For each isotopologue of 13C–CH3CH2CN, preliminary predictions and fits of rotational spectra were carried out with programs ASROT and ASFIT (Kisiel 2001), using the standard rotational Hamiltonian in Watson’s A- and S-reduction in Ir representation (Watson 1977). This analysis was undertaken as a subsequent work of Demyk et al. (2007) in the region of 8−40 GHz and 160–360 GHz. Previous parameters and assigned transitions were used for the initial prediction in A-reduction. Then, the prediction was improved step by step while adding new identified lines. Once all new lines were assigned, the spectroscopic parameters were also determined in S-reduction with the same set of data. Even if in the original set of spectroscopic parameters the use of five quartics and seven sextic distortion constants was sufficient to fit the data, the addition of five or eight octic constants was necessary in our survey. As discussed in the previous work, these three species show a very dense spectrum and some lines are either blended or distorted. In consequence, some distorted lines are not included in the fit but blended transitions, with their relative intensities, are assigned as such. In addition, we assumed that the value of the dipole moment of the 13C-isotopologues can be approximated to the value of the 12C species: the spectrum contains mainly aR-branch and bR- and bQ- branch.

The spectroscopic parameters and their uncertainty are presented in Tables 1 and 2 in A- and S-reduction.

For 13CH3CH2CN, 1845 lines (1653 new lines) were fitted, including 1081 (946 new lines) μa and 764 (707 new lines) μb transitions: a short example is listed in Table B.1 and all experimental frequencies of the three isotopologues are available in electronic form at the CDS. One line from the previous study was removed from the final fit because of higher residuals (more than 4σ). The lines were fitted with a J value up to 99 and a Ka value up to 28. The standard deviation of the fit in A-reduction is 39 kHz and all parameters were well determined except for LJJK. Fixing its value to the value given by Brauer et al. (2009) for the 12C species, LJJK = −0.0814 μHz, made the fit poorer. In consequence, its value was fixed to zero. We used the same set of data for the S-reduction and derived a fit with a standard deviation of 35 kHz and well determined S-parameters.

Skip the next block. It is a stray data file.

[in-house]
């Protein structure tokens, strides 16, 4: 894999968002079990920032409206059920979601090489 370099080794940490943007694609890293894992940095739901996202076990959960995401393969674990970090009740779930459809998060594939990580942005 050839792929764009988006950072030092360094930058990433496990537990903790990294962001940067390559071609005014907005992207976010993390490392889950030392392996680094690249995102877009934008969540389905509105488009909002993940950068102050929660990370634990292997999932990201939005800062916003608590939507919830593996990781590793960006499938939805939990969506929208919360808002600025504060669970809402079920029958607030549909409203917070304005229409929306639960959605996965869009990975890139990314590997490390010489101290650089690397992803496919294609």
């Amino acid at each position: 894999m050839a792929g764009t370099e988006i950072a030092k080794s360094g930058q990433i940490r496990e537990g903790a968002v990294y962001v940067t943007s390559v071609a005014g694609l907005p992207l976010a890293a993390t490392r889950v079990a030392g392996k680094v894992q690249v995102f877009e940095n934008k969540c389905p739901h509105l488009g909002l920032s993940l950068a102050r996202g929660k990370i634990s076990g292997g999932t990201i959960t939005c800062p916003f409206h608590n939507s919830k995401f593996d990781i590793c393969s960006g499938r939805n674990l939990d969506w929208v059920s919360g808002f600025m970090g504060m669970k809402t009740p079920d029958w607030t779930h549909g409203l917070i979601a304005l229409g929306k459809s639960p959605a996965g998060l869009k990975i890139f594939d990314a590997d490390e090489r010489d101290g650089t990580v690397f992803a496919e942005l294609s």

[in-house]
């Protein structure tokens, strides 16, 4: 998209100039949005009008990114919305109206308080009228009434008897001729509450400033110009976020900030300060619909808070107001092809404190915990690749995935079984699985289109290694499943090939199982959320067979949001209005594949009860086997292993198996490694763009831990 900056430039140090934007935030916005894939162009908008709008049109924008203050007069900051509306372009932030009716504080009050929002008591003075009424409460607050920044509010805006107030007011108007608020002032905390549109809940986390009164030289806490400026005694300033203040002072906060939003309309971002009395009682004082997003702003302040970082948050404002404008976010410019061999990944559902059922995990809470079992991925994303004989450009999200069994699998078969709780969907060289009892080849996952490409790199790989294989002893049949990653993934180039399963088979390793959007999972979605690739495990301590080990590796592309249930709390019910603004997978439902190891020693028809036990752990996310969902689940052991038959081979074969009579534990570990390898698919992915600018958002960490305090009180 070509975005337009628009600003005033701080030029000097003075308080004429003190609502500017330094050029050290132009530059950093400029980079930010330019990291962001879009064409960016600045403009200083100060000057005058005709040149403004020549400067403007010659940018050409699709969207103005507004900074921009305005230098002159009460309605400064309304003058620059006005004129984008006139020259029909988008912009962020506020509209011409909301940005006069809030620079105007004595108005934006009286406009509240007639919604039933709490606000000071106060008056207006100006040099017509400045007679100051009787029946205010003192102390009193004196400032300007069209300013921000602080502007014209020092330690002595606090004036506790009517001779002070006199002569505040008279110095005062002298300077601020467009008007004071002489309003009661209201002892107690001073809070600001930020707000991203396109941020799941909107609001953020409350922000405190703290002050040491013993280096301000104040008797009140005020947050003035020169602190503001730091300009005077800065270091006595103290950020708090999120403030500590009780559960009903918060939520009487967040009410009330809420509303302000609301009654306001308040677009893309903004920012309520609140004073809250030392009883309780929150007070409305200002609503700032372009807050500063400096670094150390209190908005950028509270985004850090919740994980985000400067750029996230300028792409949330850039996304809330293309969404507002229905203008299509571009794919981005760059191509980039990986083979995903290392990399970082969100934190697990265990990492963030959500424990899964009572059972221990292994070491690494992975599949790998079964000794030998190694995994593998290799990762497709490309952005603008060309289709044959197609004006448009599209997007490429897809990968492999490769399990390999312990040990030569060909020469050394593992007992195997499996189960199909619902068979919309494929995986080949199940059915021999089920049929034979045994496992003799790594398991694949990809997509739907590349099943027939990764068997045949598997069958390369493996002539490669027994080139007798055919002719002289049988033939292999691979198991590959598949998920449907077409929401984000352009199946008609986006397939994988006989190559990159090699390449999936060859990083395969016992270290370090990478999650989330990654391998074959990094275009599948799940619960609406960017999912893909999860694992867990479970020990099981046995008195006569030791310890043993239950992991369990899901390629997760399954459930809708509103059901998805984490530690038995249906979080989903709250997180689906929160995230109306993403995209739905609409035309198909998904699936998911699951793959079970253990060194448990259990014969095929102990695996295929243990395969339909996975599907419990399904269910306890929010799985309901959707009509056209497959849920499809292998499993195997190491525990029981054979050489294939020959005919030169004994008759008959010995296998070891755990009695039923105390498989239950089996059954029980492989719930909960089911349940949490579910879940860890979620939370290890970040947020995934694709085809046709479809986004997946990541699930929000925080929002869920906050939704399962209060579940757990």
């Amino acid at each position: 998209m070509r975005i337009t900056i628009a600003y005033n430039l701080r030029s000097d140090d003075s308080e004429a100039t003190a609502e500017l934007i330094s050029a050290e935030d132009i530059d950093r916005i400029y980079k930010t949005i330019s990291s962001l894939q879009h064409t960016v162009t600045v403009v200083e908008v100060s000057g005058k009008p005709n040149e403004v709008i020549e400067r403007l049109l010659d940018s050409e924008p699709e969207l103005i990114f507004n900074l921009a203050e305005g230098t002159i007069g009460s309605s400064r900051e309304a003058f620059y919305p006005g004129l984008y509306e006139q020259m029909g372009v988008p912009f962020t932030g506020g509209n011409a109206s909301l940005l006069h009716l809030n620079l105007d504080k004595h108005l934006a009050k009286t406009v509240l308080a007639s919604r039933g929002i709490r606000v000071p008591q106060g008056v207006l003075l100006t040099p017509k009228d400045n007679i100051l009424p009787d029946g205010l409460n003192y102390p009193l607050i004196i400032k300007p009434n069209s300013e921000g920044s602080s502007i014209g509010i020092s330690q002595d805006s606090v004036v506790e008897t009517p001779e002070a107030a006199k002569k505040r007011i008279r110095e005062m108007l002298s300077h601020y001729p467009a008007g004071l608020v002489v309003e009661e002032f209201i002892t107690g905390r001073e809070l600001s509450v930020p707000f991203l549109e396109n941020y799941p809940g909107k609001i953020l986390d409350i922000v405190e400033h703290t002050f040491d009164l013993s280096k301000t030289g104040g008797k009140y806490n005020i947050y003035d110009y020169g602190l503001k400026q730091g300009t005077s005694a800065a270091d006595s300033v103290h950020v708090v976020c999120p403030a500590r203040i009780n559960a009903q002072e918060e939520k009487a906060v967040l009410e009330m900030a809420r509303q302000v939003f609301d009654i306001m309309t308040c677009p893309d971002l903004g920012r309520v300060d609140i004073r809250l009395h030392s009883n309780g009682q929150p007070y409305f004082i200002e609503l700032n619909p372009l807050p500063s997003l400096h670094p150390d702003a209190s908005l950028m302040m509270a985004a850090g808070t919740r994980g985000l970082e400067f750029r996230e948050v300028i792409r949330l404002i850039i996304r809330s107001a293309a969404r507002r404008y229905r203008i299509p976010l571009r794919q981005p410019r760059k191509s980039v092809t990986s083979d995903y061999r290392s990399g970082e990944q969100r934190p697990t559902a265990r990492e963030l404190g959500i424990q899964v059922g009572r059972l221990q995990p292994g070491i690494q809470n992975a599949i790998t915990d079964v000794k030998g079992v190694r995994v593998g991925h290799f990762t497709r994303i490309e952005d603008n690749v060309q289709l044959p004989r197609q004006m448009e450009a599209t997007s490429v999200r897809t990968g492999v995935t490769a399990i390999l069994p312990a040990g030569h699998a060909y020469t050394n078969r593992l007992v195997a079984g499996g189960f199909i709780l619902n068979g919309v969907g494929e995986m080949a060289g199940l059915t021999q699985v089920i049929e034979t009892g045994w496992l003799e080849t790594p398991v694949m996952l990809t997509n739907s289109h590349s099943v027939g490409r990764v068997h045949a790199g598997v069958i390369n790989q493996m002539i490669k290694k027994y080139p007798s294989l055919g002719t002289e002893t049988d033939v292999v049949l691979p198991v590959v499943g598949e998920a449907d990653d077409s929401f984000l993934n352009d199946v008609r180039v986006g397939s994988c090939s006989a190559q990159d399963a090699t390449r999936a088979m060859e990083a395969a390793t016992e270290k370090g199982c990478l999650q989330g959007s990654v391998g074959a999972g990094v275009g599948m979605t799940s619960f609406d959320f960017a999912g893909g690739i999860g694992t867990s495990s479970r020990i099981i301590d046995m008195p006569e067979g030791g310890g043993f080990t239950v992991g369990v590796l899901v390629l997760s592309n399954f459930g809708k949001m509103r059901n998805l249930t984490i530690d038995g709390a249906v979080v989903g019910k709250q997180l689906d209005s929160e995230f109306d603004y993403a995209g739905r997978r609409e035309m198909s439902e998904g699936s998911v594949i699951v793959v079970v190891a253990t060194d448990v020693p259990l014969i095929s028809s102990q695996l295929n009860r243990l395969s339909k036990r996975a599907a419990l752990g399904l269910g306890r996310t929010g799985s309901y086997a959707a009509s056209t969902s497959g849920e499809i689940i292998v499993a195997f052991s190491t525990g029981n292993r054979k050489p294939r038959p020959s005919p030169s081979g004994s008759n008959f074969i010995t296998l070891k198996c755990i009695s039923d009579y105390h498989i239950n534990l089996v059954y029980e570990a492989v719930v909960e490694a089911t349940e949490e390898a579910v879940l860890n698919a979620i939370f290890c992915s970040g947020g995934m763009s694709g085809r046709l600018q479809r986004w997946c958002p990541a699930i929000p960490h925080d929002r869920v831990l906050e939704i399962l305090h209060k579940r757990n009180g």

1835 μa and μb transitions (1684 new lines) were assigned and included in the fit for CH313CH2CN, 1007 and 678 new μa and μb lines, respectively. Nevertheless, ten lines from the previous work were removed. Table B.2 gives a short example of the measured transitions. The total of the transitions was fitted with 0 ≤ J ≤ 100 and a Ka value up to 30. The fit in A- and S-reduction gives a standard deviation of 38 kHz and 36 kHz, respectively. All parameters are well determined in both cases.

For CH3CH213CN, the fit includes 1976 distinct lines (1771 new lines), 1164 μa (1083 new lines) and 812 μb (688 new lines): a short example is listed in Table B.3. Three lines were removed from the original fit and the J value up to 100 and the Ka value up to 33. The result of the fit in A-reduction has a standard deviation of 38 kHz and all the parameters are well determined. For the S-reduction the standard deviation is the same and the S-parameters are also well determined.

4. Discussion

The ground-state rotational spectrum of 13C-substituted ethyl cyanide (CH3CH2CN) was measured and analysed in a new frequency range, up to 1 THz. Data from this current investigation were combined with published data from Demyk et al. (2007) into a global fit for each species. As a rule, some lines were excluded from the fit if their residual was higher than 4σ. All experimental frequencies are given in Tables B.1 − B.3 and are only available in electronic form at the CDS. As we could expect, regarding the previous work on the 12C species (Brauer et al. 2009), both A- and S-reduction of this work gave similar results. One of these fits (fit of 13CH3CH2CN) is slightly better in S-reduction (35 kHz vs. 39 kHz), but there are three additional parameters and the two condition numbers are very similar. Therefore, no valid conclusion can be inferred from this result. For the other isotopologues, condition numbers are about twice as good in S-reduction for fits giving similar (36 kHz vs. 38 kHz) or equal (38 kHz) standard deviations, but again, fewer parameters are used in A-reduction (21 vs. 23).